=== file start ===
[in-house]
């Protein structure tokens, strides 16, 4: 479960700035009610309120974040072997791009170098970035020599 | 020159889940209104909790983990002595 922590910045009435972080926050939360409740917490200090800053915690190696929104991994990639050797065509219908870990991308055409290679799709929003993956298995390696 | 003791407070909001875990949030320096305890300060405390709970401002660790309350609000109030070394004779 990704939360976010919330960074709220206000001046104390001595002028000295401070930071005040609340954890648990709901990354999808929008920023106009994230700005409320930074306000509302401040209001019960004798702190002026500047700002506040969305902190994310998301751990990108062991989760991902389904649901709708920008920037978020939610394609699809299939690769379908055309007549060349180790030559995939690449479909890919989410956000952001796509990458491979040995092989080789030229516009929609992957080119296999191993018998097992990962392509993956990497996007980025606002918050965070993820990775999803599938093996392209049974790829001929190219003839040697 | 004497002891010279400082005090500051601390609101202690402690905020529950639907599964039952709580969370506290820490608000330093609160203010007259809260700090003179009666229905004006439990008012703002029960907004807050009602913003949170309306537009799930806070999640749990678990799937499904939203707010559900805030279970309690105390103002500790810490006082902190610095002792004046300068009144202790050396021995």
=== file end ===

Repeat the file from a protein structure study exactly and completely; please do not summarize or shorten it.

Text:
[in-house]
């Protein structure tokens, strides 16, 4: 479960700035009610309120974040072997791009170098970035020599 | 020159889940209104909790983990002595 922590910045009435972080926050939360409740917490200090800053915690190696929104991994990639050797065509219908870990991308055409290679799709929003993956298995390696 | 003791407070909001875990949030320096305890300060405390709970401002660790309350609000109030070394004779 990704939360976010919330960074709220206000001046104390001595002028000295401070930071005040609340954890648990709901990354999808929008920023106009994230700005409320930074306000509302401040209001019960004798702190002026500047700002506040969305902190994310998301751990990108062991989760991902389904649901709708920008920037978020939610394609699809299939690769379908055309007549060349180790030559995939690449479909890919989410956000952001796509990458491979040995092989080789030229516009929609992957080119296999191993018998097992990962392509993956990497996007980025606002918050965070993820990775999803599938093996392209049974790829001929190219003839040697 | 004497002891010279400082005090500051601390609101202690402690905020529950639907599964039952709580969370506290820490608000330093609160203010007259809260700090003179009666229905004006439990008012703002029960907004807050009602913003949170309306537009799930806070999640749990678990799937499904939203707010559900805030279970309690105390103002500790810490006082902190610095002792004046300068009144202790050396021995």